Teaching to Learn is Learning to Teach
Here it is Mid Term already again. Doesn't the time fly when you're having fun "learning"? At least that is what I used to believe when I taught. It has been more than six years since I was actively engaged in "teaching and learning" full time (as a career). Maybe it takes some "distance" from the profession, a degree of "stepping away" or maybe it just takes "being a student" again to begin to realize the delicate and dependent relationship that is, as the title above suggests: "Teaching is to Learning as Learning is to Teaching".
I have had a number of recent experiences and observations of the above that certainly have impressed on me how vitally linked these two activities are. i.e. one creates the other, one feeds the other and not just in our formal "institutions" called schools, colleges, universities etc. Relationships are key at all levels and in all subject areas I believe. And lately, I've seen vibrant and healthy ones and...the opposite. I can only reflect back on my own experiences while drawing these conclusions and hopefully learn to share and accentuate the positive ones.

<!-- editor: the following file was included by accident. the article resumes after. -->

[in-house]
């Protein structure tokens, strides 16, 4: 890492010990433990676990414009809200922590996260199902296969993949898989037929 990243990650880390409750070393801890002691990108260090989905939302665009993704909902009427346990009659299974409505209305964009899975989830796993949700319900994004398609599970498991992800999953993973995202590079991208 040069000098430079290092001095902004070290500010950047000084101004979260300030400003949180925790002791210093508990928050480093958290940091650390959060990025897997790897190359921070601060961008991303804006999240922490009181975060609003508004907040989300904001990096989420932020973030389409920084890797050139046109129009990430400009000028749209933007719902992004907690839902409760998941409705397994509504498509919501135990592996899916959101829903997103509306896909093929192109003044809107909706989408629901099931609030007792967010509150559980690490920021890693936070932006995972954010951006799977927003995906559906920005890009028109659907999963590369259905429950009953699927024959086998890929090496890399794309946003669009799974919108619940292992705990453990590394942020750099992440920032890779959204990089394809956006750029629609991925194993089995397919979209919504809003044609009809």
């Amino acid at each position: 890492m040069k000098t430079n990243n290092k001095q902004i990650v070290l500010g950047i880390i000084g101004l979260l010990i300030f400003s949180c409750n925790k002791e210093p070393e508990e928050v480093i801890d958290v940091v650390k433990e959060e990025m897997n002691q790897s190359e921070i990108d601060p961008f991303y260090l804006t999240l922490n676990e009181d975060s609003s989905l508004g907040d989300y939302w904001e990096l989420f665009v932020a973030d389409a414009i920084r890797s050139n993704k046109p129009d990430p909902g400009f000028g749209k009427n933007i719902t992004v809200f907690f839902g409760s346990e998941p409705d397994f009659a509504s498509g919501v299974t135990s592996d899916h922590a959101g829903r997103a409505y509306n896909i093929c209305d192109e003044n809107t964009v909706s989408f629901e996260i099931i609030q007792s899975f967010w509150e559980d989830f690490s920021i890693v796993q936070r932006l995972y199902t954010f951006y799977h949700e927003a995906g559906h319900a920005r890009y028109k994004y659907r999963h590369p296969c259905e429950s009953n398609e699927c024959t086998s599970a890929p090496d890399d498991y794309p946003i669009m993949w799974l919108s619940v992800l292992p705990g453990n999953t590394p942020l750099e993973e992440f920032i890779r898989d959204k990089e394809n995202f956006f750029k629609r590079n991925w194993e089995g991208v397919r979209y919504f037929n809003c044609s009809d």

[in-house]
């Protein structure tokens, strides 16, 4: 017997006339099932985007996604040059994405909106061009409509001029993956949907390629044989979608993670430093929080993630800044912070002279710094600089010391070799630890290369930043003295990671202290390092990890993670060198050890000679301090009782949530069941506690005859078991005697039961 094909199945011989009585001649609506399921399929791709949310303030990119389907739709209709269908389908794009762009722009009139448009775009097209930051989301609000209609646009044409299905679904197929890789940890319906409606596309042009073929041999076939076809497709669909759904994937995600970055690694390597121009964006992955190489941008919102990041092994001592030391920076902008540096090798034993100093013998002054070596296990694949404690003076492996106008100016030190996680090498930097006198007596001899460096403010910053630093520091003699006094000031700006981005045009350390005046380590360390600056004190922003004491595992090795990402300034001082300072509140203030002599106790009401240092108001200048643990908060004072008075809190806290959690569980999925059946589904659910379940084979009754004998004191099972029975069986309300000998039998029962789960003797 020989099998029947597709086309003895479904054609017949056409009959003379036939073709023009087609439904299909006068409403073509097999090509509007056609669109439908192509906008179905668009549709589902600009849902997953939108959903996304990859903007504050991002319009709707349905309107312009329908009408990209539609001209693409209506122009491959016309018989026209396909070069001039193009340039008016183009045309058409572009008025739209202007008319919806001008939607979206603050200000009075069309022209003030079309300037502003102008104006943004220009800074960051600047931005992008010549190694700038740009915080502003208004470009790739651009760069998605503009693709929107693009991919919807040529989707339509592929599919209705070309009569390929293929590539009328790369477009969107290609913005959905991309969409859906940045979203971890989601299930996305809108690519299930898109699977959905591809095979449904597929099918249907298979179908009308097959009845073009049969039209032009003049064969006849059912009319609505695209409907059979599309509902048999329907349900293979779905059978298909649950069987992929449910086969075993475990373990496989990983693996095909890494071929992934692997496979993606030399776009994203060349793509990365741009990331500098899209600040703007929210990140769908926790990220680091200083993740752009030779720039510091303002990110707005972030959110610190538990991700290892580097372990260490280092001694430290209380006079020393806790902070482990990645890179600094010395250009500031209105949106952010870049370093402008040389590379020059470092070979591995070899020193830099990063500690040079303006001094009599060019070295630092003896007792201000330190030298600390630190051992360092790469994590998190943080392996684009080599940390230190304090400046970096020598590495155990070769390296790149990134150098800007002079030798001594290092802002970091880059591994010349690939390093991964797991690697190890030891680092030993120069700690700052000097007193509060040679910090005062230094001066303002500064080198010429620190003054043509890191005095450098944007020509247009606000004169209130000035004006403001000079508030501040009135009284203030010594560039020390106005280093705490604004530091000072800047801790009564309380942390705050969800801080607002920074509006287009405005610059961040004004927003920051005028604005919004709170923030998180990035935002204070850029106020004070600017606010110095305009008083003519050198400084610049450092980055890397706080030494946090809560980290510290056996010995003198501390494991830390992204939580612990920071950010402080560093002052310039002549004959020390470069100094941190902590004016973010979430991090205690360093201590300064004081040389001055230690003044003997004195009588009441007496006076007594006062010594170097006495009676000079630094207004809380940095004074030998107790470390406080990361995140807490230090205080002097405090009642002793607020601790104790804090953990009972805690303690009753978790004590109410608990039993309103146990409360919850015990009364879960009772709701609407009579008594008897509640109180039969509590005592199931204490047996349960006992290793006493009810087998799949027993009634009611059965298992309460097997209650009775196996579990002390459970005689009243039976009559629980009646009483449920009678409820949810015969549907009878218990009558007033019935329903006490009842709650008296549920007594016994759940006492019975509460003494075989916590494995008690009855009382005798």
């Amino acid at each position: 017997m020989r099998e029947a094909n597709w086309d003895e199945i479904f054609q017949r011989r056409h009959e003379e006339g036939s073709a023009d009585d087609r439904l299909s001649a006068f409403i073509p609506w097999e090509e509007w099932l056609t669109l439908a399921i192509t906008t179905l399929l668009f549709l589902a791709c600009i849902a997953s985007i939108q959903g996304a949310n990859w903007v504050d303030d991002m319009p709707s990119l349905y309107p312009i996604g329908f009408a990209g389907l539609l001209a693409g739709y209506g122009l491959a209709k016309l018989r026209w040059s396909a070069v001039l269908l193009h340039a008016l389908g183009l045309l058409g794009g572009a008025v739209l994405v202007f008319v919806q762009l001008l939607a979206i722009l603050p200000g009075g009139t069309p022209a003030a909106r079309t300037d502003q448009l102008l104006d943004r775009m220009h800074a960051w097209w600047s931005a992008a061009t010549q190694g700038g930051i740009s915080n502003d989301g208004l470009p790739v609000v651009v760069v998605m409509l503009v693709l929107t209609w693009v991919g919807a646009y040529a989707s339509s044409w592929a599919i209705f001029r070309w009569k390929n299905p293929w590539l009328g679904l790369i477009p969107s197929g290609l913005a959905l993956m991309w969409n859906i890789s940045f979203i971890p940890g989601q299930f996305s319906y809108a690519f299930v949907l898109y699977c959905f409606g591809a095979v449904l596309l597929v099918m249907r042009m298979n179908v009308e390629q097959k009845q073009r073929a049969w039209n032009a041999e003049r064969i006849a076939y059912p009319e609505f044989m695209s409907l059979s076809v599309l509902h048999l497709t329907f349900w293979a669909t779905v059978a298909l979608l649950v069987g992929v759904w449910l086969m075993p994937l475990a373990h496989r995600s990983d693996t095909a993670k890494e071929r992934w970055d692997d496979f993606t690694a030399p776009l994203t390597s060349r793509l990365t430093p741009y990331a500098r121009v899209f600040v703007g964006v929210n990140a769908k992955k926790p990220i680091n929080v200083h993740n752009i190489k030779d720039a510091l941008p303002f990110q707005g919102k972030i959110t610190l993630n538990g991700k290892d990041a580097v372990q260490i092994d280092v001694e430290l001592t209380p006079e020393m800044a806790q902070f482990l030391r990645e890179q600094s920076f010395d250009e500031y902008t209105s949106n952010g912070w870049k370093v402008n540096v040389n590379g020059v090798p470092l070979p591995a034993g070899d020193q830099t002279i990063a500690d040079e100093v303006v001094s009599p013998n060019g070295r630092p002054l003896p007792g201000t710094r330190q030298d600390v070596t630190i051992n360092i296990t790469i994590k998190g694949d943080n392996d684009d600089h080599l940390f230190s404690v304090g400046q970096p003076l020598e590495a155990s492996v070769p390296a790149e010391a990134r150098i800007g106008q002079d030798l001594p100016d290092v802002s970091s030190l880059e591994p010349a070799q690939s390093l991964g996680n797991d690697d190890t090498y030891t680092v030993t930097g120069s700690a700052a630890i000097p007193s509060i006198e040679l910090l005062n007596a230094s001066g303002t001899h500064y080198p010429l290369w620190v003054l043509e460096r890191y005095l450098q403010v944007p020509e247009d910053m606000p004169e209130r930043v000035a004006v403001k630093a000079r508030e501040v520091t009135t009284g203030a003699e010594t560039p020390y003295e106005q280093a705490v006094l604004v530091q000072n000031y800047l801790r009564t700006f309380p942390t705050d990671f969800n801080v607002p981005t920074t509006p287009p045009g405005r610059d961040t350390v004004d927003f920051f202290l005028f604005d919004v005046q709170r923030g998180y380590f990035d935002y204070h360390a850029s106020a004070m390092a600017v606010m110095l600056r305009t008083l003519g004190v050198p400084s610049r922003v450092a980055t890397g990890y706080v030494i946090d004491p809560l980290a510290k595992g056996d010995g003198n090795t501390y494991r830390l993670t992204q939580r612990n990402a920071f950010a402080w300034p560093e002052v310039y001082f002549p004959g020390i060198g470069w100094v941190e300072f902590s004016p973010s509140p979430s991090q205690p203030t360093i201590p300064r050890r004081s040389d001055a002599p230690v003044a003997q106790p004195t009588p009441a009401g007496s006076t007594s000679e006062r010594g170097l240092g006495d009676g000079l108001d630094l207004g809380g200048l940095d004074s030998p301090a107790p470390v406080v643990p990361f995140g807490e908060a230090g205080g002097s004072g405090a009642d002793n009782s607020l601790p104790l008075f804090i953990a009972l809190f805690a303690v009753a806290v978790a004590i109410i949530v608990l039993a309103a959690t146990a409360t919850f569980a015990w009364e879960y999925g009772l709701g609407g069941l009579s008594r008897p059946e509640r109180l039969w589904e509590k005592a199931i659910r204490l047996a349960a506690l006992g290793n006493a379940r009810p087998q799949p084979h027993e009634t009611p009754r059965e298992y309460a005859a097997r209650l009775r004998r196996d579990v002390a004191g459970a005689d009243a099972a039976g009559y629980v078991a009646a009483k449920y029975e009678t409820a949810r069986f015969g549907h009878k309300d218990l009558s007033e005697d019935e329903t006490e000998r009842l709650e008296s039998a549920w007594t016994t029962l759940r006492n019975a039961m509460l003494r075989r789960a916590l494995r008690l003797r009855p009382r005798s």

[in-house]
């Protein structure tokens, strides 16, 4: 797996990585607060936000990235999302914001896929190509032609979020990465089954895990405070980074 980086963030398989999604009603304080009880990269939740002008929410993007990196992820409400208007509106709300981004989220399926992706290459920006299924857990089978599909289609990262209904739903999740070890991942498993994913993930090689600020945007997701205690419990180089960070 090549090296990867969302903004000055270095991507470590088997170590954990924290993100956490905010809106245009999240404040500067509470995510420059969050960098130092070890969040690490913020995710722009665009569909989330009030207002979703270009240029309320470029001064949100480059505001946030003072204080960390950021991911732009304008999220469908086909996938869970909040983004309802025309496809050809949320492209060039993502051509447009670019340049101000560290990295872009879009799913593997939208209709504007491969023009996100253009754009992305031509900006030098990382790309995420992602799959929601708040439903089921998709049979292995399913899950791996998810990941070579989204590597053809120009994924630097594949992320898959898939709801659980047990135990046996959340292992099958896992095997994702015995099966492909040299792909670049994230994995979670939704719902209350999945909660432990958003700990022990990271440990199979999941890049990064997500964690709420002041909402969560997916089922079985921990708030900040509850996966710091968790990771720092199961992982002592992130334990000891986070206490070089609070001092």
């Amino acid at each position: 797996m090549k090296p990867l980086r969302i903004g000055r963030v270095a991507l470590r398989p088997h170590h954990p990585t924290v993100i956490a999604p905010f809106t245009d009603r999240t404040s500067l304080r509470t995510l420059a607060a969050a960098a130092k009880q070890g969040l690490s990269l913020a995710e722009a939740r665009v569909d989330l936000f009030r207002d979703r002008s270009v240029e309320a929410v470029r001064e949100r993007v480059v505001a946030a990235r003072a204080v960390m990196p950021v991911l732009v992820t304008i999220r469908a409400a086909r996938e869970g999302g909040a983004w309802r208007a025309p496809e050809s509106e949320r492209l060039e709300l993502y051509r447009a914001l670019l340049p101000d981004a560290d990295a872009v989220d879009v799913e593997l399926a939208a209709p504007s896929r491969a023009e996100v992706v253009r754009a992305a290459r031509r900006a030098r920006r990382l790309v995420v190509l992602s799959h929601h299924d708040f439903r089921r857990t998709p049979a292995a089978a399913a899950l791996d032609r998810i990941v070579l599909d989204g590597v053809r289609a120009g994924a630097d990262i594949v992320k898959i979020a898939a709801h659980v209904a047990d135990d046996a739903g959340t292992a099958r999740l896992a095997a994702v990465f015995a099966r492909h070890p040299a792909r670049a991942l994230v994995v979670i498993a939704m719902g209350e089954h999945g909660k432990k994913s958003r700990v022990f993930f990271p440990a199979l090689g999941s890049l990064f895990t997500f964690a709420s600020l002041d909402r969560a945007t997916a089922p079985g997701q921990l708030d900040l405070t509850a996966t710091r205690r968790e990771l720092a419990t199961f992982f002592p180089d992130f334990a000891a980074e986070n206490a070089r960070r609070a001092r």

My midterm in my Physical Fitness class was very "hands-on" and interactive. We had to prove that we had become more than alittle bit familiar with our "muscle groups" and what "trains and improves them". We did this with a written test of identification and spelling. The "coach" pointed to the muscle group on her body and we had to name it. This was "a piece 'o cake" because I had been trying to exercise and improve the flexibility of most of these groups. She was very "animated" and helpful/hintful. She also assured us that if we missed five or more we could take the test again. We then went up to the track to have our jog/walk test. I had suggested that we take the written test first since "some of us" might be too tired and "shakey" after the heat and stress of the "laps". She listened. Six laps around a field of uneven turf is a challenge at my age. I was determined to do it and show improvement from my first time at the start of the semester. With her verbal encouragement at every lap marker, I did improve by more than three minutes. I was so jazzed. All that work had paid off and I was beginning to enjoy exercising my "bod" again. This time I wasn't "next to last" but "next-to-next-to last". You see I walk the whole trip at a steady pace...no jogging. Others, the kids, who I have more than 40 years on were trying to do six-minute miles. I even have more that 20 years on the professor...and yet she made me feel "self-actualized"...like I had learned something. It was as though "I taught myself"...but I know I hadn't. There was her example and encouragement all the the many weeks and days.